Gastroschisis is a form of hernia that is present at birth and one of several birth defects linked to the prescription antidepressant Effexor in the August 2011 National Birth Defects Prevention Study. Other birth defects that showed a positive correlation with taking Effexor while pregnant include anencephaly, cleft palate, and several congenital heart defects. When an infant is born with gastroschisis, its intestines will protrude through an opening in the stomach wall next to the umbilical cord. Surgery is required for the treatment of this birth disorder; antibiotics and an IV may also be required in order to prevent an infection from forming. In some cases, gastroschisis can result in breathing complications because the contents of the stomach/intestines are misplaced. Needless to say, this is a very serious and distressing birth injury.
Venlafaxine, more commonly known by its brand-name “Effexor,” is a type of prescription drug used in the treatment of both anxiety and depressive disorders. It consistently ranks in the top 10 most popular antidepressants and in the years since its introduction has been prescribed to millions of patients. Effexor treats the levels of norepinephrine and serotonin in the brain in order to balance the mood irregularities that accompany these psychological conditions. Unfortunately, Effexor is believed to increase the risk of some birth defects when taken during pregnancy (especially in the last trimester.) There has been an increase in lawsuits filed against the producers of this and other similar medications recently in correspondence with an increase of medical research performed regarding the potential dangers of these drugs and their association with birth defects.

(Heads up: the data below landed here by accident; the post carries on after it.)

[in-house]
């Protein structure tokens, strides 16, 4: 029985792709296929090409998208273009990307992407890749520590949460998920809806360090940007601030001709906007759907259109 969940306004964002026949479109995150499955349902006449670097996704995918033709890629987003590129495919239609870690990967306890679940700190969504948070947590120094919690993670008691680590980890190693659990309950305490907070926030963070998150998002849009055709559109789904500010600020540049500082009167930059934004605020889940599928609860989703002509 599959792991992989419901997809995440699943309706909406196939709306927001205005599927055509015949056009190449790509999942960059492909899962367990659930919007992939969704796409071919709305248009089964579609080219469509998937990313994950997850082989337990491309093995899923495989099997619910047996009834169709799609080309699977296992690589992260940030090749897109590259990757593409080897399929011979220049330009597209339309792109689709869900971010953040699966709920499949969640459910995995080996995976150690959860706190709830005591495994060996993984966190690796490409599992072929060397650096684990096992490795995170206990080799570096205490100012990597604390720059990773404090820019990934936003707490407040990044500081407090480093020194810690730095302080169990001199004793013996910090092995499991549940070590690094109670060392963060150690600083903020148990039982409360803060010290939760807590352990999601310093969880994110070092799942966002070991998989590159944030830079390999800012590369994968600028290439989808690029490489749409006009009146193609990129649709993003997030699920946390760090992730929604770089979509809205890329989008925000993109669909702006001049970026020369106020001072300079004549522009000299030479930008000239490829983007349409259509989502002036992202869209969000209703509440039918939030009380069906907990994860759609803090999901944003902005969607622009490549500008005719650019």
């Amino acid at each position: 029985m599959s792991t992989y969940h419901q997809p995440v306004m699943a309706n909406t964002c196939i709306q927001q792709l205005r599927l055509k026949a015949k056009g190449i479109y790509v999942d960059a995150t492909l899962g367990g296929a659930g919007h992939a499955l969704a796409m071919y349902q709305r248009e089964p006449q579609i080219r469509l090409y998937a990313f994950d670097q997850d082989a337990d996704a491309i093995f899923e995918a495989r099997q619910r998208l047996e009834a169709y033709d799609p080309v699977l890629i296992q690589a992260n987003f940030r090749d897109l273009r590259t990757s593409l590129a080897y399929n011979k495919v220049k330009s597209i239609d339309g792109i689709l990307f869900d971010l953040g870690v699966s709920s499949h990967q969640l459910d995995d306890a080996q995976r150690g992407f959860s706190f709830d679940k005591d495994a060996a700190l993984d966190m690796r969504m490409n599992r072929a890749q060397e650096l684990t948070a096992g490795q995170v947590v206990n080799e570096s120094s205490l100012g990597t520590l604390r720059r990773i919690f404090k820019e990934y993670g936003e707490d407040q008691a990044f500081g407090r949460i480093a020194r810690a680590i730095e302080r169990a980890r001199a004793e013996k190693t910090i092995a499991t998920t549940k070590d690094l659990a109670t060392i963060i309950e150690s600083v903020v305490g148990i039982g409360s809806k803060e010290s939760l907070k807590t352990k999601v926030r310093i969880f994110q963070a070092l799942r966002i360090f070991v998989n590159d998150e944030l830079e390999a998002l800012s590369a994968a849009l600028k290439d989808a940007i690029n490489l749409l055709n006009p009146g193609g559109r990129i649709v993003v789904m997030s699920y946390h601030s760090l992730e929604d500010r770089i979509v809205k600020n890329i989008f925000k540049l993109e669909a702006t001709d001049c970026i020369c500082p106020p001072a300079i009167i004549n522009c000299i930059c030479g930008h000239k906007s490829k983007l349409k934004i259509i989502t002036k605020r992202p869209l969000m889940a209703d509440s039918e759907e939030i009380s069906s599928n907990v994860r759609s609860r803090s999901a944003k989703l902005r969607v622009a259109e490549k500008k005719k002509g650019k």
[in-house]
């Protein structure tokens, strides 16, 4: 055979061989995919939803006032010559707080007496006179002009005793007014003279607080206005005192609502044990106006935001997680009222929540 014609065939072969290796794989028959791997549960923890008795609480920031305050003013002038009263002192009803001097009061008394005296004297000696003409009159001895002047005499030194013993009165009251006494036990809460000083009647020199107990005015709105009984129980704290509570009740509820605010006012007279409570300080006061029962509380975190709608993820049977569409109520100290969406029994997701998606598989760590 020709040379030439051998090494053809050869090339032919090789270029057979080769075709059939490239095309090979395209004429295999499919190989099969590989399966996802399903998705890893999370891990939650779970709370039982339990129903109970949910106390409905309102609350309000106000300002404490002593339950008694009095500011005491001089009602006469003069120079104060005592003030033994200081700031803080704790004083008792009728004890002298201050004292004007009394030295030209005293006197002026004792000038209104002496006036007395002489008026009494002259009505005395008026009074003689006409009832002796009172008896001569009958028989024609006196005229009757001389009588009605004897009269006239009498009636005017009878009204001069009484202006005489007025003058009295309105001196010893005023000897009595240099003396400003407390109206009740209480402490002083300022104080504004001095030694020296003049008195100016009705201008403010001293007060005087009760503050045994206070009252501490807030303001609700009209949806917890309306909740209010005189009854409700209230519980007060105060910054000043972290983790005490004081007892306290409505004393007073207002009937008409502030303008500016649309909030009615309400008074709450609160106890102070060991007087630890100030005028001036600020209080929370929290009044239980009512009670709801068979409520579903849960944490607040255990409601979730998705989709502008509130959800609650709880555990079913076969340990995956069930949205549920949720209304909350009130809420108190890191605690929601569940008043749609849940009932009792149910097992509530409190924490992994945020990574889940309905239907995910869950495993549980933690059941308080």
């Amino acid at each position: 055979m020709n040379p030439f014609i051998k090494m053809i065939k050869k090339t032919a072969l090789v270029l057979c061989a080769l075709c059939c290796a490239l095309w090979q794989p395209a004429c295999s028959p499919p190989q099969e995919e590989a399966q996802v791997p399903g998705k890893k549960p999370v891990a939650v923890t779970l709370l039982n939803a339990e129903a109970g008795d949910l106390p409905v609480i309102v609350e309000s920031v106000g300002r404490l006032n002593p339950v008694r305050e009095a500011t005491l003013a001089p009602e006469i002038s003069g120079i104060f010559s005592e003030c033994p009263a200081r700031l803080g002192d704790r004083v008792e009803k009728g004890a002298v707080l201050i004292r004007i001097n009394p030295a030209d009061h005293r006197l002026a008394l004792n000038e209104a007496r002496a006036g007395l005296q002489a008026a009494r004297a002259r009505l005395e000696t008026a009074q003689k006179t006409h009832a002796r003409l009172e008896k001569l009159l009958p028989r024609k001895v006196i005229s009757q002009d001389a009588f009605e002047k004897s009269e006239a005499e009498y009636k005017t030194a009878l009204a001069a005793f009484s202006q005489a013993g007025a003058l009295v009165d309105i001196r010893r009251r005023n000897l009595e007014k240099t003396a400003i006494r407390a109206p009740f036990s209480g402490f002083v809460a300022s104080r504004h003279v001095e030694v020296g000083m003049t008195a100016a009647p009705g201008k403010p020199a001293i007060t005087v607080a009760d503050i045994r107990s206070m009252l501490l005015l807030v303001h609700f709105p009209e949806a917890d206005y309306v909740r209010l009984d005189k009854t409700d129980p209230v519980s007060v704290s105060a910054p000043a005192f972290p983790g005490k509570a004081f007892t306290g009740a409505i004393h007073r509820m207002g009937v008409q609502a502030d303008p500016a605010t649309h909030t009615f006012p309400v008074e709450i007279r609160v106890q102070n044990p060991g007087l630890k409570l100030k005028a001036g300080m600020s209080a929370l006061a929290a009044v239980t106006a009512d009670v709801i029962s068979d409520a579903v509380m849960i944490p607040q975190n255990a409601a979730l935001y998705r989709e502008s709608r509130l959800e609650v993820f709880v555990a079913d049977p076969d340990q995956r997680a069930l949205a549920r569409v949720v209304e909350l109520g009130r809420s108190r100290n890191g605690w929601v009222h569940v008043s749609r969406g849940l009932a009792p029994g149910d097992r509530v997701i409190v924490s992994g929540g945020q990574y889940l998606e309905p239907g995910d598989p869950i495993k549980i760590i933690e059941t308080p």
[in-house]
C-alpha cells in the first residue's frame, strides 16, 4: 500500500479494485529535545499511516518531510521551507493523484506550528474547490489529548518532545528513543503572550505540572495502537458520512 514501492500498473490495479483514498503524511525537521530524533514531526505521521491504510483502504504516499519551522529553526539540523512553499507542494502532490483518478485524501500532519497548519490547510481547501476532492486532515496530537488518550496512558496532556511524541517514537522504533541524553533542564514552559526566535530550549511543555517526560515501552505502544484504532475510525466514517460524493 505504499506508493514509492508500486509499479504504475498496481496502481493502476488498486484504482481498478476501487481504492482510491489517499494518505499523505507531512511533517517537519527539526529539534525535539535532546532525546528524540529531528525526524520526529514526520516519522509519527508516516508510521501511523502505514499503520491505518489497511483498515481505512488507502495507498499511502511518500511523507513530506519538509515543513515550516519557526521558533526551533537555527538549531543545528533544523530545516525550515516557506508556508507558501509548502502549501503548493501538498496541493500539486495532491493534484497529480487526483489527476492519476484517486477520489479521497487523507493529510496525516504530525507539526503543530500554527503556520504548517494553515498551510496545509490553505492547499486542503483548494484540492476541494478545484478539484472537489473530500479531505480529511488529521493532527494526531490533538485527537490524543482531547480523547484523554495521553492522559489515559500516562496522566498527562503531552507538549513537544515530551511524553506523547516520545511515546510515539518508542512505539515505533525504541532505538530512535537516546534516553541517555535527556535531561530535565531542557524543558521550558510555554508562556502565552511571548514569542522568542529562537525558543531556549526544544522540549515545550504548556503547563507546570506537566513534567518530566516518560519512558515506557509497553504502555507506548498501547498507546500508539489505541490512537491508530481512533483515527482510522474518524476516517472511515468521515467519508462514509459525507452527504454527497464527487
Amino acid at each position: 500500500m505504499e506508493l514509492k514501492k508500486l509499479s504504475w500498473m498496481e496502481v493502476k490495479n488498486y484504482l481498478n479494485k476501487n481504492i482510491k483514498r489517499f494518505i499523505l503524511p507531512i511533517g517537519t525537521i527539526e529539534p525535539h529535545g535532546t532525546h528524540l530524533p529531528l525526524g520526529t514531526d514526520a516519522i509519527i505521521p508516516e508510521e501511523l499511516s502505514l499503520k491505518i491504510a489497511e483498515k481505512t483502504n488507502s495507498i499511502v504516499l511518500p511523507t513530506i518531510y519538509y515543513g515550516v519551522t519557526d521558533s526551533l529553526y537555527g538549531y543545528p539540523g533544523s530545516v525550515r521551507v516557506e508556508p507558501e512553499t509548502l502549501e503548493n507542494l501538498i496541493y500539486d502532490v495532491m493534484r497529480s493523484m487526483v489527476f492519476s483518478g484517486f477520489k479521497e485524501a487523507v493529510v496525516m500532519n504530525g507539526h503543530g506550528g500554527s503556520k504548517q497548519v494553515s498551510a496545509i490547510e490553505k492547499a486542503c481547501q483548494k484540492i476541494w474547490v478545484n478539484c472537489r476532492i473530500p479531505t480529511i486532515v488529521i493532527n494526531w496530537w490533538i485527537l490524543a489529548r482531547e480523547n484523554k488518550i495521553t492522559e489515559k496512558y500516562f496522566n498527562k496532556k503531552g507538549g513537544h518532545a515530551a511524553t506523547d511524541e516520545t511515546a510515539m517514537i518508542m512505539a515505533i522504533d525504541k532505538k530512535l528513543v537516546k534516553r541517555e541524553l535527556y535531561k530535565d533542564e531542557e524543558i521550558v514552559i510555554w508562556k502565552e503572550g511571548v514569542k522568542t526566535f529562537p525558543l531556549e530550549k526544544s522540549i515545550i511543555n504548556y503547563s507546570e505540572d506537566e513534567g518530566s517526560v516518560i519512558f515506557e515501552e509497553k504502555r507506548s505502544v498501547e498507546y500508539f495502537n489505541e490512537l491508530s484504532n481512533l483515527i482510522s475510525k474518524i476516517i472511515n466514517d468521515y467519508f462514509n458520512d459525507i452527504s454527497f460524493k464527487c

The United States Food and Drug Administration currently has Effexor (and several other commonly prescribed antidepressant medications) in “Pregnancy Category C.” Category C means that animal studies have been conducted on the drug, and that there has been evidence of harm to the fetus demonstrated in these animal studies. However, sufficient human research has not yet been concluded. Interestingly, Paxil, another popular prescription antidepressant, was moved to Category D classification in 2005. Category D drugs have exhibited threat/harm to human fetus. With further human-based research studies, it is entirely probable that Effexor may soon be placed in pregnancy Category D, along with Paxil.
When your child is born with Gastroschisis or other congenital defect, the first priority is securing medical treatment and stabilizing the health of the baby. Once this has been done, you may consider the filing of an Effexor birth defect lawsuit. If you believe your child was exposed to Effexor or other antidepressant during the course of pregnancy and this resulted in a serious birth defect, you may be eligible for Effexor litigation. Call the Willis Law Firm today and our devoted team of capable legal professionals will provide you with a no-obligation antidepressant case evaluation. Your information will be kept in confidence, and we will provide the answers to the legal questions you may have. We are currently representing Effexor Birth Defect clients across the nation on a contingency fee basis, meaning that no legal fees will be billed unless a successful recovery is obtained.